Over on the Piper at the Gates of Fantasy website I’ve reviewed the new novel by James Brogden, Hekla’sChildren:
Quite simply, I fell in love with this novel almost instantly. I admit some may think I’m somewhat biased: I’ve known James Brogden for many years and have included some of his short stories in the magazines I edited for the British Fantasy Society, as well as publishing a collection of his finely crafted short stories (Evocations, The Alchemy Press). However, and trust me in this, if I hadn’t enjoyed Hekla’s Children I wouldn’t have read it so quickly and thus you wouldn’t be reading this review.
Pop over to Piper to read the full review and then buy, read and savour this fabulous novel.
Many novels, particularly the lengthier multi-volumes in the fantasy field, are packed with characters, some major, some minor, others appearing so intermittently that they can be easily forgotten. Many readers will remember a full cast list with no problem; or they simply go with the flow and, especially with a well-written story that has an engaging narrative, hardly ever need to check the list of characters, or dramatis personae . Nevertheless, having something that can be referred to when you’re unsure just who is who can be invaluable. Think Lord of the Rings or Game of Thrones and you can see what I mean. Or you may be reading mainstream or crime or any other genre: the arguments for the dramatis personae may still apply.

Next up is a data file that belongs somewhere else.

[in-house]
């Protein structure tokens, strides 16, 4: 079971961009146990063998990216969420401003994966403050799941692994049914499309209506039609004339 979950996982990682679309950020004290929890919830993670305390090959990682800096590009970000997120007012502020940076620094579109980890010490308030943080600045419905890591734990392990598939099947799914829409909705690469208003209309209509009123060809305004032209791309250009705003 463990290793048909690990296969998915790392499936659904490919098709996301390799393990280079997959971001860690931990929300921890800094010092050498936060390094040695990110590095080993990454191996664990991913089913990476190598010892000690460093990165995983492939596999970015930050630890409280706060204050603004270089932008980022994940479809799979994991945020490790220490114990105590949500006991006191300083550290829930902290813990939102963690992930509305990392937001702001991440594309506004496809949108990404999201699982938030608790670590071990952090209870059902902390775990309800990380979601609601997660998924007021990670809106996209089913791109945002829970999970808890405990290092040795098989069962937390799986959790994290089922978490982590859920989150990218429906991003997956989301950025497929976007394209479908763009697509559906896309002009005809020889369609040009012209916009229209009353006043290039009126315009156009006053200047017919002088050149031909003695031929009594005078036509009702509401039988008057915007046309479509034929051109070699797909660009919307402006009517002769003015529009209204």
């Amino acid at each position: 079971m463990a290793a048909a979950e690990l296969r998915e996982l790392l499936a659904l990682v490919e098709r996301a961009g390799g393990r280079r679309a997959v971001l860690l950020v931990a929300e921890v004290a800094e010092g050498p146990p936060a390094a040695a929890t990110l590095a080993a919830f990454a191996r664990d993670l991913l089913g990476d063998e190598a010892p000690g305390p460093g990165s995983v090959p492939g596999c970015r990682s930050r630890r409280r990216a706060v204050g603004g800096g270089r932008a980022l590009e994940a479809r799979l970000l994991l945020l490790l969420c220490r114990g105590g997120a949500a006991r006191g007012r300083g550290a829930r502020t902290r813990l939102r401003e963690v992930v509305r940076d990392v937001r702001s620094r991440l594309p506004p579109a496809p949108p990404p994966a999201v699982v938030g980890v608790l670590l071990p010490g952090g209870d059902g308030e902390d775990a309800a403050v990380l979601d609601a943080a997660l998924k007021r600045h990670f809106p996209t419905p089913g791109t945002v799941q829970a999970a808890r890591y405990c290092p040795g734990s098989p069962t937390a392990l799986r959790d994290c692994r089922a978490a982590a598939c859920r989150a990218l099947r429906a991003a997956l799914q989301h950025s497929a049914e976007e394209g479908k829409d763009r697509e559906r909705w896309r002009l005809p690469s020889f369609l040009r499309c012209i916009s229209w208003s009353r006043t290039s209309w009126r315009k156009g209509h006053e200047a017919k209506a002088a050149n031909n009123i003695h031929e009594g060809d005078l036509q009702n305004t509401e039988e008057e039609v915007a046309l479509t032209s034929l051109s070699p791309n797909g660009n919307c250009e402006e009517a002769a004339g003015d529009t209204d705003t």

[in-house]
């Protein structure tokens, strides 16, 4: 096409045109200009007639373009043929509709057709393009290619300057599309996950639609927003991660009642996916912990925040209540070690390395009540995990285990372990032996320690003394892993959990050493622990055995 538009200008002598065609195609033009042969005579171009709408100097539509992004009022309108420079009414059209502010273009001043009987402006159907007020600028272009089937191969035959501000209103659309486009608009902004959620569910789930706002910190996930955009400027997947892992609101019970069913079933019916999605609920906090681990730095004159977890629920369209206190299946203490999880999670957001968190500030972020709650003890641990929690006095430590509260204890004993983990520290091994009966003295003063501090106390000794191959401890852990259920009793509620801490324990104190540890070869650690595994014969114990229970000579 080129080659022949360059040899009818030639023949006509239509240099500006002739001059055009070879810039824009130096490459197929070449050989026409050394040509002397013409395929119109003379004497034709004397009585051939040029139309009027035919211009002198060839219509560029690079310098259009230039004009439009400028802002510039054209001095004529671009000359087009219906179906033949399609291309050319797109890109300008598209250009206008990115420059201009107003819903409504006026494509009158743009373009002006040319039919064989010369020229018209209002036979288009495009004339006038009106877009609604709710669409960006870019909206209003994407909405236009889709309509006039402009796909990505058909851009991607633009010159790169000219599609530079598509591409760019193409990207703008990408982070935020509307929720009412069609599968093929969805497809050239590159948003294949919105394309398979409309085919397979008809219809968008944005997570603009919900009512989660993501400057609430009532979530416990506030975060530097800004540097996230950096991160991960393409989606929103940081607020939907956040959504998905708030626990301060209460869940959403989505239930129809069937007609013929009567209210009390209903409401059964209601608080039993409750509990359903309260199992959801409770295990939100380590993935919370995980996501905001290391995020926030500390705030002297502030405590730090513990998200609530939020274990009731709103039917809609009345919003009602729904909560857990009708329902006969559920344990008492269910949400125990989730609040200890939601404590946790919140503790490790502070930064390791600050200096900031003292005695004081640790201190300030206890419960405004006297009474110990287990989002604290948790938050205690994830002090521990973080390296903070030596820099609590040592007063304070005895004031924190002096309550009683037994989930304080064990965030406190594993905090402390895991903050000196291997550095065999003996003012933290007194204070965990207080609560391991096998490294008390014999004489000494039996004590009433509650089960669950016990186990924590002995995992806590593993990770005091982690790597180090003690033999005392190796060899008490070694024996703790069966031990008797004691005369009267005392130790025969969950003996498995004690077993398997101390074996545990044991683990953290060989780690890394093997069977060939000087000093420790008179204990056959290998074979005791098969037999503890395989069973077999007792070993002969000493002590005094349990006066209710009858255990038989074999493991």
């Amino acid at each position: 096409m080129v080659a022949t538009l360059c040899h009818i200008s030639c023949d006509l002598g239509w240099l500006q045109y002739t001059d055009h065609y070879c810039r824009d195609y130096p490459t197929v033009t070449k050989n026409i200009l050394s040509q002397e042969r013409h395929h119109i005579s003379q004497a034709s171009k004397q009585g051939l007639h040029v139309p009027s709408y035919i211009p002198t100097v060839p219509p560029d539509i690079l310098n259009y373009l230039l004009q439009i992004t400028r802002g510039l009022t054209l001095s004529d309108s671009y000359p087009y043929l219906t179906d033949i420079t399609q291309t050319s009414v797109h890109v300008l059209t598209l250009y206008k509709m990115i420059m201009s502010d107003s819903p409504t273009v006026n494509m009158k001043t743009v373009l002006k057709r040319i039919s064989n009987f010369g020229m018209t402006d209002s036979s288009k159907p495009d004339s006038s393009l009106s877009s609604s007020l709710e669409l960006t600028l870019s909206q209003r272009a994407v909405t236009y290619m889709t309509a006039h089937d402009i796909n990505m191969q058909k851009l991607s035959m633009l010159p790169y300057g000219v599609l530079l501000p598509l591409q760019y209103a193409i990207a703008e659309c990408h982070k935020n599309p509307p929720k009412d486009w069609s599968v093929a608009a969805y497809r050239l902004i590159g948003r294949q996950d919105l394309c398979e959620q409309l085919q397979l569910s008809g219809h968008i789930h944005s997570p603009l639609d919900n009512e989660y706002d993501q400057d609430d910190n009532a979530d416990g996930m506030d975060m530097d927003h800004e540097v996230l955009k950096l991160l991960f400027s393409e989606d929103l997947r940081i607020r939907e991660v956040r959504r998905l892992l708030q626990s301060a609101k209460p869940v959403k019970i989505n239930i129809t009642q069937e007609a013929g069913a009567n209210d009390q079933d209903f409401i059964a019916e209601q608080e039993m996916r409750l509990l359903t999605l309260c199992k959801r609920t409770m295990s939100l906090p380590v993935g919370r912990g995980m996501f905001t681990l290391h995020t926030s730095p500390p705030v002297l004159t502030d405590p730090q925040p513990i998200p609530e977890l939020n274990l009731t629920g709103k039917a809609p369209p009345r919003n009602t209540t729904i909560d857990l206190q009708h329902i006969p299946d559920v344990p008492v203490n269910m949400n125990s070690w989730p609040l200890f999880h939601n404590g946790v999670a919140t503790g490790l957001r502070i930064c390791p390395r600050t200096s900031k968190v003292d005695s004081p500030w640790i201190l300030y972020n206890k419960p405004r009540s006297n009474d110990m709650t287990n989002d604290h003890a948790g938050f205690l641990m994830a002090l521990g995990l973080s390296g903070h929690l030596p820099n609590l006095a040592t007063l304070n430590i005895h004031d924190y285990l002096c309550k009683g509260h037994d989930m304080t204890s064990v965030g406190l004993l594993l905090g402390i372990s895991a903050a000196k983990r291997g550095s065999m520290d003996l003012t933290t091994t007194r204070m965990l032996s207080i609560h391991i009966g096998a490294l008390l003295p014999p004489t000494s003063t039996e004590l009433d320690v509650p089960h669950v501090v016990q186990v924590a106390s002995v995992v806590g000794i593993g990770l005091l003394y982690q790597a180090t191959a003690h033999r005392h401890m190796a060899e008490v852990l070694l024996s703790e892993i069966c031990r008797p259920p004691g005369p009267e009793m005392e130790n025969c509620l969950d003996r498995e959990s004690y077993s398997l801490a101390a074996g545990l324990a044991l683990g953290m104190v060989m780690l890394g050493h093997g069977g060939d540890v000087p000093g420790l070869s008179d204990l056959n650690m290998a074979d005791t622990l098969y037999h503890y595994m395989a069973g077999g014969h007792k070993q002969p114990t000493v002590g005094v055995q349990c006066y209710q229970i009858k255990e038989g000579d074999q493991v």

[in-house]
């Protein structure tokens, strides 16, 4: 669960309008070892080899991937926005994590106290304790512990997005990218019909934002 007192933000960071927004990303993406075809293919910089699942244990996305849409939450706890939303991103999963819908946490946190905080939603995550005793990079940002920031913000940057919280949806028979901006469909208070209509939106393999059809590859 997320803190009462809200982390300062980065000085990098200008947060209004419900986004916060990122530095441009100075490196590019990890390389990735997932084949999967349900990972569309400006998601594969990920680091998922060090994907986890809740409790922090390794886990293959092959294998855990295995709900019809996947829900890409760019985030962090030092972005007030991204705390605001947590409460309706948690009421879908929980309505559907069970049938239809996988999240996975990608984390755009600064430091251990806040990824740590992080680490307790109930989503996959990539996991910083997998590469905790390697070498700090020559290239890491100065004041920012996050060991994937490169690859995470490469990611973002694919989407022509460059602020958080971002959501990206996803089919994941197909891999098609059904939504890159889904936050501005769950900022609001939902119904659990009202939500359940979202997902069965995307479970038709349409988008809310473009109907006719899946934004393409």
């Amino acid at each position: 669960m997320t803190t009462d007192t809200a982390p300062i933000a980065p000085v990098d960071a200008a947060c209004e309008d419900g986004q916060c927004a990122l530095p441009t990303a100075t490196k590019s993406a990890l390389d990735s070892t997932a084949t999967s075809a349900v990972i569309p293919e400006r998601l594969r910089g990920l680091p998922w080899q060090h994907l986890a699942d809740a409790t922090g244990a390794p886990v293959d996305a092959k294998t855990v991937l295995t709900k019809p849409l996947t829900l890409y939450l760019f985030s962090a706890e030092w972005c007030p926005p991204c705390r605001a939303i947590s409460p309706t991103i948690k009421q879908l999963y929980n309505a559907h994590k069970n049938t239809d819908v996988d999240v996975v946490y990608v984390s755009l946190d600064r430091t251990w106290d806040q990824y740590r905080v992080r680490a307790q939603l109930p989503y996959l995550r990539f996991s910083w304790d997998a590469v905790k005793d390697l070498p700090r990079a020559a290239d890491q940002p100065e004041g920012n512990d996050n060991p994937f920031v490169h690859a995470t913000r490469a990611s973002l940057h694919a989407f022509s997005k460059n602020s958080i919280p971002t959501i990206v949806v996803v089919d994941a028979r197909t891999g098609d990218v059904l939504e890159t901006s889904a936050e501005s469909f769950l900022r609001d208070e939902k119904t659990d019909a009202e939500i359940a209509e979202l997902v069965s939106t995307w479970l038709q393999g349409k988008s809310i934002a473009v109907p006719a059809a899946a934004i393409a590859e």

You can read the full essay over on the Penkhull Press website. Don’t forget when you do: these are guidelines, not rules.
I recently posted a blog on the new Penkhull Press website about maps and their value when writing your novels.
I have read many stories in which the protagonist moves across vast landscapes, through difficult terrains, in unrealistic times, with the minimum of effort. Is it really possible for someone, for example, to track dozens of miles through unfamiliar, dense jungle, lumbered with a backpack, in a few short hours, even at night (unless s/he is a superman/woman, of course)? This contraction of activity/time is a common fault in some fantasy and SF adventures I’ve read.
The essay is meant as general guidelines (rather than rules or a code). You can read the whole piece here.